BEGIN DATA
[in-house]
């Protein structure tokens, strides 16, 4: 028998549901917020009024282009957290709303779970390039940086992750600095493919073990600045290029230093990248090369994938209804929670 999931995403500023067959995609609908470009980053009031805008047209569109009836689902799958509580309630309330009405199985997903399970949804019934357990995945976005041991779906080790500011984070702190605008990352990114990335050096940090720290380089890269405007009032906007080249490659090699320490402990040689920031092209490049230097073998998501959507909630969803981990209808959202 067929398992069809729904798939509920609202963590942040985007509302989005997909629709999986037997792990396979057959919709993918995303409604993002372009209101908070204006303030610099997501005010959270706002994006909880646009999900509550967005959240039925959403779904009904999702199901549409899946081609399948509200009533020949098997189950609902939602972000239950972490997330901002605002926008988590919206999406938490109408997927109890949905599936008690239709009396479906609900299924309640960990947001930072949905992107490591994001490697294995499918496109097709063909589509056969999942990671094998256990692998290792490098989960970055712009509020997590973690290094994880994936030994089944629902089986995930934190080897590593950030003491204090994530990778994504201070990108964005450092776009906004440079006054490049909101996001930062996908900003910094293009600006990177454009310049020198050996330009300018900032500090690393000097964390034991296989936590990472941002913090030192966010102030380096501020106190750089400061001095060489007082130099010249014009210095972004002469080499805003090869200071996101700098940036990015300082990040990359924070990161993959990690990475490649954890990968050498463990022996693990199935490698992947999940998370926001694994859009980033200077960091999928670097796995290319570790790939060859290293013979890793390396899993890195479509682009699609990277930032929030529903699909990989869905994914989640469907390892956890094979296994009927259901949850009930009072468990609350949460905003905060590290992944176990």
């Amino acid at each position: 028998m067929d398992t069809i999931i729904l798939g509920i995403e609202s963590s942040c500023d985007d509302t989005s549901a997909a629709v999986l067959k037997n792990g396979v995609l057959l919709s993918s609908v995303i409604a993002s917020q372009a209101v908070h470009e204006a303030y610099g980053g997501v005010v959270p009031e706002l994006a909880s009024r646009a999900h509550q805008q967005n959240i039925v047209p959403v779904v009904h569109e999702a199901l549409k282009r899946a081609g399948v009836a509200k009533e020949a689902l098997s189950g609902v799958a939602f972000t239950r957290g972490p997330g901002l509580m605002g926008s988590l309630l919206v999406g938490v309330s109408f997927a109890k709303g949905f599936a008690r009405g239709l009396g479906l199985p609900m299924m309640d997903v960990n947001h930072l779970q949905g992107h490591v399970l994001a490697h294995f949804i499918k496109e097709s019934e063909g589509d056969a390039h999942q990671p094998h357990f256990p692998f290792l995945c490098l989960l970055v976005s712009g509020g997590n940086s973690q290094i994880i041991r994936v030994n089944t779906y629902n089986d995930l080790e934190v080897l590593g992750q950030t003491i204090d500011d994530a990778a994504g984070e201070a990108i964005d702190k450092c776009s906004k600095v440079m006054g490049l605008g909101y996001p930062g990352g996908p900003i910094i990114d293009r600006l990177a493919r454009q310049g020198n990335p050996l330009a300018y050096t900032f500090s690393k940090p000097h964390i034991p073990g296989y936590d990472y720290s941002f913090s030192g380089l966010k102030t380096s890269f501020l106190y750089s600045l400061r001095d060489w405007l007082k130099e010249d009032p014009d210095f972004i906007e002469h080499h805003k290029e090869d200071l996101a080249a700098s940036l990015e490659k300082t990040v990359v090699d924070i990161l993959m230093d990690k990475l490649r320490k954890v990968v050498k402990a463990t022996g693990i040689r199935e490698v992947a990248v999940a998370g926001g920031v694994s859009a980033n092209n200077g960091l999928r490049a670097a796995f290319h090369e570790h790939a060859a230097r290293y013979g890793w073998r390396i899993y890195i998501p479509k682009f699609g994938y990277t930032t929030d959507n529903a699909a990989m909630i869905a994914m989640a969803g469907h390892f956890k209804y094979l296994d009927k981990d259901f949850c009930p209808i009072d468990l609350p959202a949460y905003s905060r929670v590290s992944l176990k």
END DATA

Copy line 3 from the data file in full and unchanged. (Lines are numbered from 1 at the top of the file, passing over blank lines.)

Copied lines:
């Amino acid at each position: 028998m067929d398992t069809i999931i729904l798939g509920i995403e609202s963590s942040c500023d985007d509302t989005s549901a997909a629709v999986l067959k037997n792990g396979v995609l057959l919709s993918s609908v995303i409604a993002s917020q372009a209101v908070h470009e204006a303030y610099g980053g997501v005010v959270p009031e706002l994006a909880s009024r646009a999900h509550q805008q967005n959240i039925v047209p959403v779904v009904h569109e999702a199901l549409k282009r899946a081609g399948v009836a509200k009533e020949a689902l098997s189950g609902v799958a939602f972000t239950r957290g972490p997330g901002l509580m605002g926008s988590l309630l919206v999406g938490v309330s109408f997927a109890k709303g949905f599936a008690r009405g239709l009396g479906l199985p609900m299924m309640d997903v960990n947001h930072l779970q949905g992107h490591v399970l994001a490697h294995f949804i499918k496109e097709s019934e063909g589509d056969a390039h999942q990671p094998h357990f256990p692998f290792l995945c490098l989960l970055v976005s712009g509020g997590n940086s973690q290094i994880i041991r994936v030994n089944t779906y629902n089986d995930l080790e934190v080897l590593g992750q950030t003491i204090d500011d994530a990778a994504g984070e201070a990108i964005d702190k450092c776009s906004k600095v440079m006054g490049l605008g909101y996001p930062g990352g996908p900003i910094i990114d293009r600006l990177a493919r454009q310049g020198n990335p050996l330009a300018y050096t900032f500090s690393k940090p000097h964390i034991p073990g296989y936590d990472y720290s941002f913090s030192g380089l966010k102030t380096s890269f501020l106190y750089s600045l400061r001095d060489w405007l007082k130099e010249d009032p014009d210095f972004i906007e002469h080499h805003k290029e090869d200071l996101a080249a700098s940036l990015e490659k300082t990040v990359v090699d924070i990161l993959m230093d990690k990475l490649r320490k954890v990968v050498k402990a463990t022996g693990i040689r199935e490698v992947a990248v999940a998370g926001g920031v694994s859009a980033n092209n200077g960091l999928r490049a670097a796995f290319h090369e570790h790939a060859a230097r290293y013979g890793w073998r390396i899993y890195i998501p479509k682009f699609g994938y990277t930032t929030d959507n529903a699909a990989m909630i869905a994914m989640a969803g469907h390892f956890k209804y094979l296994d009927k981990d259901f949850c009930p209808i009072d468990l609350p959202a949460y905003s905060r929670v590290s992944l176990k």